Come Thou Fount
The year was 1773. A group of boys from one of the local gangs had cornered a poor gipsy woman and were drowning her in liquor. They were determined to get her to the place that she was so drunk that she would tell them their fortunes for free. Turning to one in the circle of young men, she told him that evil fortune awaited him. “She’s drunk, she doesn’t know what she’s saying.”
She then turned to young Robert Robinson, and told him, “You will live to see your children and grandchildren.” Robinson suddenly paled and said, “You are right, she doesn’t know what she is saying. Lets get out of here.”
Although he tried to act unconcerned, Robinson was haunted for the rest of the day. He could not get the gypsy woman out of his head. What she had said had scared him. If he was going to live to see his children and grandchildren, he was going to have to change his lifestyle. So that very night, he suggested to his pals that they go to a local revival meeting, on the pretense of making fun of the preacher. The preacher that night was George Whitfield. He preached from Matthew 3:7, and it deeply affected Robinson. He felt that the preacher was speaking directly to him. Over 2 years passed, however, before he accepted Christ as his Saviour.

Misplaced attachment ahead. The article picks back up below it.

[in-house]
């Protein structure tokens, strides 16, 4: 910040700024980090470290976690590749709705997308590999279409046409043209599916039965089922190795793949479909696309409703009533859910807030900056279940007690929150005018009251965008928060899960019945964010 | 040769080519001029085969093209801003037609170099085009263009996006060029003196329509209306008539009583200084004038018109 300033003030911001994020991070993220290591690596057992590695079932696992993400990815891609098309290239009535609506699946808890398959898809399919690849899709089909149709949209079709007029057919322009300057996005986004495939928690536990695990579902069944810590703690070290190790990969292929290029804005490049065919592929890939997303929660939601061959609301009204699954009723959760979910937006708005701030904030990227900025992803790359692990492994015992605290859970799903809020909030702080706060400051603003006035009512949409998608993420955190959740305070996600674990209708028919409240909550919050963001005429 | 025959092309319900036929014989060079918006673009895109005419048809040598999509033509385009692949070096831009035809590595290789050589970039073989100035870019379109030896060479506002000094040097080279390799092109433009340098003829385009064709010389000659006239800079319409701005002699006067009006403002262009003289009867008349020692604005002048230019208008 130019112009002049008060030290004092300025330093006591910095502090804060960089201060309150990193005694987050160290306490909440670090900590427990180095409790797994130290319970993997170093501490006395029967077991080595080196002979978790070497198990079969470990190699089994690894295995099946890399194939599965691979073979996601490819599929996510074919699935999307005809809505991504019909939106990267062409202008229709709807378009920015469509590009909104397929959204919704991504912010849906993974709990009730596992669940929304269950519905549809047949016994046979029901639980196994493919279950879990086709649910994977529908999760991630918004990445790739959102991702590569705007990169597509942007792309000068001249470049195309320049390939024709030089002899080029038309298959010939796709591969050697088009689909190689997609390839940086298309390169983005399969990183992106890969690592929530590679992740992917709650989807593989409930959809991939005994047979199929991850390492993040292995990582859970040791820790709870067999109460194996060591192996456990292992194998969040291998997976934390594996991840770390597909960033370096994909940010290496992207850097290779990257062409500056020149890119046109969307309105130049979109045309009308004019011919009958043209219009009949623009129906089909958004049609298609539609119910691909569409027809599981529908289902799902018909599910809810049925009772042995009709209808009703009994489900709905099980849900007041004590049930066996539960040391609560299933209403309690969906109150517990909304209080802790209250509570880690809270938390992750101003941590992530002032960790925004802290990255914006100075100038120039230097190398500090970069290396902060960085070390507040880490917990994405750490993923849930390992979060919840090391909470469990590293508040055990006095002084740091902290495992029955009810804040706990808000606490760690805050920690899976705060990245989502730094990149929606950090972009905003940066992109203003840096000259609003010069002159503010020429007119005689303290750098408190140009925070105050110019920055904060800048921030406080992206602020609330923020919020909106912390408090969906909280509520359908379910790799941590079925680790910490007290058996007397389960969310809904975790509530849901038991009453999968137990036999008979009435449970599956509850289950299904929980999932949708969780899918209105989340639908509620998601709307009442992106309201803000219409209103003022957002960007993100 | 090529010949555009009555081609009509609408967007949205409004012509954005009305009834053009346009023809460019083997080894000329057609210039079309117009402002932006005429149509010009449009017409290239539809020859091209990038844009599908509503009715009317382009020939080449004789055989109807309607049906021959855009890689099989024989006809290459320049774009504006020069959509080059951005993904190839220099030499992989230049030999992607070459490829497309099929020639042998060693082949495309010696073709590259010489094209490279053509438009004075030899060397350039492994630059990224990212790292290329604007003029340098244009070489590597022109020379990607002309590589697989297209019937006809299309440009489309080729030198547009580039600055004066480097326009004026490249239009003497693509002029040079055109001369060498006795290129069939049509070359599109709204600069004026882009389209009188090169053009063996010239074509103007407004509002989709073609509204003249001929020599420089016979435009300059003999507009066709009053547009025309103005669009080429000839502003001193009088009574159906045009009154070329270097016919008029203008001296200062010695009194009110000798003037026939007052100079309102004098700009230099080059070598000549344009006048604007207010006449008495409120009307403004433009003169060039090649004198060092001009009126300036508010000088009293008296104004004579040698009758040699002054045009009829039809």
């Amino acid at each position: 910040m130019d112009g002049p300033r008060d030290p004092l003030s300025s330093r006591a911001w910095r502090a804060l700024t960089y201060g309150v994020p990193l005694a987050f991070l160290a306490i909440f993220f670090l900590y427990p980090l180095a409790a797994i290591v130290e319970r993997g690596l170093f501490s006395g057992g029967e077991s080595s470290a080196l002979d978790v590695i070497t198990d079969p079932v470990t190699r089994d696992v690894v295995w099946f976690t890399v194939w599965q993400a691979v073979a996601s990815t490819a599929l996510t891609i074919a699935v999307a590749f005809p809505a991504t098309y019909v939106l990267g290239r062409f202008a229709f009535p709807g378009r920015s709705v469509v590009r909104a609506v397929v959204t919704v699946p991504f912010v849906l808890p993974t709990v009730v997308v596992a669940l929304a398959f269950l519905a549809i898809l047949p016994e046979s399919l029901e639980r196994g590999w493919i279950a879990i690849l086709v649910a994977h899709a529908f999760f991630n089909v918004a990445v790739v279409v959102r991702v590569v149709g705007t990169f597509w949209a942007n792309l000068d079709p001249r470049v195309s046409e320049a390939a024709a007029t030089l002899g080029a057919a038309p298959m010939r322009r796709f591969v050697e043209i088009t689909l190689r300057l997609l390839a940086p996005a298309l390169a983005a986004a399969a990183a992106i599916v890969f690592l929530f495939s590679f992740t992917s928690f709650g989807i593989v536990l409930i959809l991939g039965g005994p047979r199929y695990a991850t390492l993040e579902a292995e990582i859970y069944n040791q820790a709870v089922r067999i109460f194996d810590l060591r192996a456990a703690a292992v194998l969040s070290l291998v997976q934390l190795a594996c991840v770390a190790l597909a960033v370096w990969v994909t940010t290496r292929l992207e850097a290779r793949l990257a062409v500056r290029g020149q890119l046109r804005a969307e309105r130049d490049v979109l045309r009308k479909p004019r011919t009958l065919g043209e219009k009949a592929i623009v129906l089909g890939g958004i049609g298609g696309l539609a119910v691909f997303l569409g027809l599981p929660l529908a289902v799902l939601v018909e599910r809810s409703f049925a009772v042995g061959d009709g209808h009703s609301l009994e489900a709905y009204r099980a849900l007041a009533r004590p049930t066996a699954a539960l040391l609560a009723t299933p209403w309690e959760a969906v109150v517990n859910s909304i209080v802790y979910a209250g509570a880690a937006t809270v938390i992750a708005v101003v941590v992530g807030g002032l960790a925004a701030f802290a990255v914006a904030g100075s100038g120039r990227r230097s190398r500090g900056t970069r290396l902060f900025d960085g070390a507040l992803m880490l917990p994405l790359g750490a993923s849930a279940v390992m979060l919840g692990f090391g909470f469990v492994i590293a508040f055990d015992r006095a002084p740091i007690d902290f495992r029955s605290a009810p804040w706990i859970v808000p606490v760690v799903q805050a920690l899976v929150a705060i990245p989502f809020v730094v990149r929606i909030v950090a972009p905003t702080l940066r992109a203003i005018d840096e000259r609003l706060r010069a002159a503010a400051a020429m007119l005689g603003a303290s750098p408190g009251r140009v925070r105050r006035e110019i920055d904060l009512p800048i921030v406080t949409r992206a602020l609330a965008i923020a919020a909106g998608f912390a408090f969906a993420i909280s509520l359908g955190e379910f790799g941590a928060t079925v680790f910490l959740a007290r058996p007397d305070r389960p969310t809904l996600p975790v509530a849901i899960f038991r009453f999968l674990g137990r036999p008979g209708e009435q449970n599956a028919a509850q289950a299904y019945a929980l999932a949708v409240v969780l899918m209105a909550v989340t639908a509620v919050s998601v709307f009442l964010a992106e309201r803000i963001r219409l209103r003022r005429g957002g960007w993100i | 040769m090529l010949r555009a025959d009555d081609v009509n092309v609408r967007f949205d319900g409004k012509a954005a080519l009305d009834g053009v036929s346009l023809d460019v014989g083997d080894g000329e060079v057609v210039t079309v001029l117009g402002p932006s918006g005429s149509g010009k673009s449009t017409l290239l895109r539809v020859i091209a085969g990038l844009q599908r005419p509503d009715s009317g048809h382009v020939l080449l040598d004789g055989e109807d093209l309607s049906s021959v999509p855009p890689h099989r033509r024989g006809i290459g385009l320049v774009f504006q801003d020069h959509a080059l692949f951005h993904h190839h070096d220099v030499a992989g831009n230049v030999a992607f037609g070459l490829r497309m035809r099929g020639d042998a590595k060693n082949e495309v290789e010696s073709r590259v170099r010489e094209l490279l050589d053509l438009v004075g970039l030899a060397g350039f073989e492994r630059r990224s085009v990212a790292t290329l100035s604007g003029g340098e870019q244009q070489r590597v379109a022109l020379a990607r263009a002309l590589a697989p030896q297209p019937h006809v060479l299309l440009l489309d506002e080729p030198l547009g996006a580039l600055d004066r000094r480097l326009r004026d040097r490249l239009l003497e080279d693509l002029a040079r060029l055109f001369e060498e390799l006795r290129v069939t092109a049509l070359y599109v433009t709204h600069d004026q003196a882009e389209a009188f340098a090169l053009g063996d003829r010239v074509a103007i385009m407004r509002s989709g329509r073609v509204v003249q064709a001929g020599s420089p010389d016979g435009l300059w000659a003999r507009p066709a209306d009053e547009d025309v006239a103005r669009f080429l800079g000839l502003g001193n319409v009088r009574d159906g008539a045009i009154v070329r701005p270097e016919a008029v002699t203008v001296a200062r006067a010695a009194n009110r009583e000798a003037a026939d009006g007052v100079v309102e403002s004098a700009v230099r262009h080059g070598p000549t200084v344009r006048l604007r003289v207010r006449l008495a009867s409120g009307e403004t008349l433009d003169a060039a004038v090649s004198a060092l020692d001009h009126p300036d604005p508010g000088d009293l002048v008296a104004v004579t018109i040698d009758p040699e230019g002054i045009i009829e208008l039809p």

After his conversion, Robinson joined the Methodist church, and soon after was called to preach. He was appointed by John Wesley to the Calvinist Methodist Chapel in Norfolk, England. Three years after his salvation, to celebrate Pentecost, He penned his spiritual autobiography in this song.
The second verse reads, “Here I raise my Ebenezer, hither by thy help I’m come.” This phrase was taken from the book of I Samuel, in which Samuel raised up a stone after a battle fought with the Philistines. He called it “Ebenezer,” saying, “Hitherto hath the Lord helped us.”
Although he wrote many other hymns, “Come Thou Fount” remained the best-loved and most well-known. He died in 1790, at the age of 55, just as he always wished to, “soft suddenly, and alone.”
~Ernest K. Emurian, Living Stories of Famous Hymns